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Data Streaming from Unity VR app to mobile (iOS/android/web) client

patmw
Level 3

Hi there,

 

I'm currently working on a VR app for a client, which will run on the Oculus Quest/Quest2. One of the base requirements is that the VR app can be interacted with from an external client application through two-way communication.

 

The mobile client should be able to trigger certain events within the Quest app - for example, pause/continue/next scene/trigger sound, etc. 

 

The mobile client should also be able to receive data from the Quest app - things such as the user's performance metrics in a certain part of the experience.

 

In my initial research, I've stumbled upon several options: UDP/threading/OSC/PUN/Mirror/Normcore/WebRTC, and I'm feeling slightly overwhelmed (I have no solid networking experience in the past).

 

If possible I would like to avoid some of the heavier networking frameworks, as I want to avoid having to refactor all my code to accommodate for these. There isn't necessarily a need for full synchronization of game-states like there would on a real-time multiplayer game, only small custom data packets.

 

Any guidance would be massively appreciated!

I'm way in over my head at the moment.

 

Thanks in advance.

Pat

23 REPLIES 23

brazzoni
Level 4

I would really appreciate any guidance or referrals to documentation for this as well. I've looked into the peer-to-peer networking documentation. That looks easy enough, but my interpretation of it is that it is only to be used with other headsets.

 

In unity, there is https://docs-multiplayer.unity3d.com/. The documentation is great, so I'm considering it. However, I think the path of least resistance would be to create your mobile app as a 'unity game' as well. I've been searching for a few days, and it doesn't seem like Headset -> Mobile App is a well trodden path. It would be awesome if API used for the Oculus Mobile App was publicly released, or something like that!

 

Am I missing anything?

 

 

The peer-to-peer networking looked really promising, and it would be easy to pick up. I got lost trying to figure out what a peerID is, and whether or not I could create a peerID through a mobile app.

Hi brazzoni! 

 

Appreciate your input here. The way I got around it was, as you said, to build a mobile app within unity as well. The networking solution I went with was less graceful, I ended up implementing a custom UDP/TCP client-server system - the mobile app acting as a server and the VR app acting as a client - the implementation I went with was based off the following YouTube tutorial series:

 

https://youtube.com/playlist?list=PLXkn83W0QkfnqsK8I0RAz5AbUxfg3bOQ5

 

I recommend this approach as it worked for me, however you may find that Unity's built-in networking is an easier solution (it was released officially after I finished this project so I didn't get chance to try it myself) 

 

Hope this helps! 

Best, 

Patrick

I think I'll build a tcp server too. Unity's networking is really game dedicated. Fitting for a game dev platform!

 

The TCP server is going to be easier to learn atleast, and way more freedom at the end of the day. Thank you!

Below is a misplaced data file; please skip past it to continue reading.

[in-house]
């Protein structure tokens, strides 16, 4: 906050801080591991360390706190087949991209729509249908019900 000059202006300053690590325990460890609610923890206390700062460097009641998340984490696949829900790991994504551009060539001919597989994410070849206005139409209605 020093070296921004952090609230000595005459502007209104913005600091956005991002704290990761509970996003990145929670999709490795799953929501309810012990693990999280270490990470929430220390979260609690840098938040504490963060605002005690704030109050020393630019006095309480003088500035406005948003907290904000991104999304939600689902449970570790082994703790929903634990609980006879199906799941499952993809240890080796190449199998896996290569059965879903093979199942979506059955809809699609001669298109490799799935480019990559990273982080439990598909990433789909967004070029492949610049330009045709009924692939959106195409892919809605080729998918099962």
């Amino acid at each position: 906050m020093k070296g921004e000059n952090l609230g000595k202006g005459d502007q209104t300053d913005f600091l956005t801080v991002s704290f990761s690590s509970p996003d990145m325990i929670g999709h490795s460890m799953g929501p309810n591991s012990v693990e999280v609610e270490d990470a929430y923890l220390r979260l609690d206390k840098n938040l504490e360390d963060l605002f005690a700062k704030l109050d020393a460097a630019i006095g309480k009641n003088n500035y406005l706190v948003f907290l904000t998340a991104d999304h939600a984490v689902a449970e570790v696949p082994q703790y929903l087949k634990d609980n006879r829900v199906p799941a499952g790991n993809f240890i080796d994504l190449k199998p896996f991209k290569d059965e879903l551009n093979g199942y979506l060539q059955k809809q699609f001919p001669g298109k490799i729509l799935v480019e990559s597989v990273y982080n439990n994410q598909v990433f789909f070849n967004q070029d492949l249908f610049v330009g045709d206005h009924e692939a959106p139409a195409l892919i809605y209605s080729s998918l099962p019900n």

For anyone that might read this:

C#'s

TcpClient

And

TcpListener

Are the native functions.

 

 

 

 

 

 

MichaelReber
Level 2

Hey how's it going everyone. 

 

I am also attempting to do this as well. Any luck on getting this working using Unity's networking?

I've abandoned trying to do it with Unity's networking. I can make TCP connections between a react-native mobile and a unity build for the headset. I had to hack it together by logging the IP address of my headset and entering it into the mobile app. I'm struggling to find a good way to discover devices on a network. It would be awesome if I could use iOS's Bonjour or Androids NSD, but I'm kinda blocked on how I might run the Java code required for Androids NSD because I couldn't find any C# libraries for it.

 

I made an algorithm that discovers devices on a local network that are listening to a certain port. I got the IP address and Subnet from Node.js (os module). Then, used npm's NetMask to find the network address and I just iterated through every available address attempting to make connections. The next step would've been sending a handshake, so I can tell if the listener was a device that I programmed.

This is a bad system though because you're not guaranteed to be allowed to listen on the same port every time the app runs, and I worry about how flexible this system is on networks with different configurations.

Thanks for sharing! I am currently trying to set up a local connection were 360 videos playing on a HMD device are casted unto an app on an android device (table or phone).

 

This is probably less compilated than what you guys are doing but I'll update if I get this to work properly on my end 🙂

Please do keep us updated!

For my use case, the mobile phones/tablets will not be a customer's/users. They're devices that ship with our product, so for my use case I can change the hostname to something constant on the phone.

 

It didn't seem like you can change the host name on the Oculus without root access, but I just realized you can totally change the hostname on a packaged phone!

 

Might be useful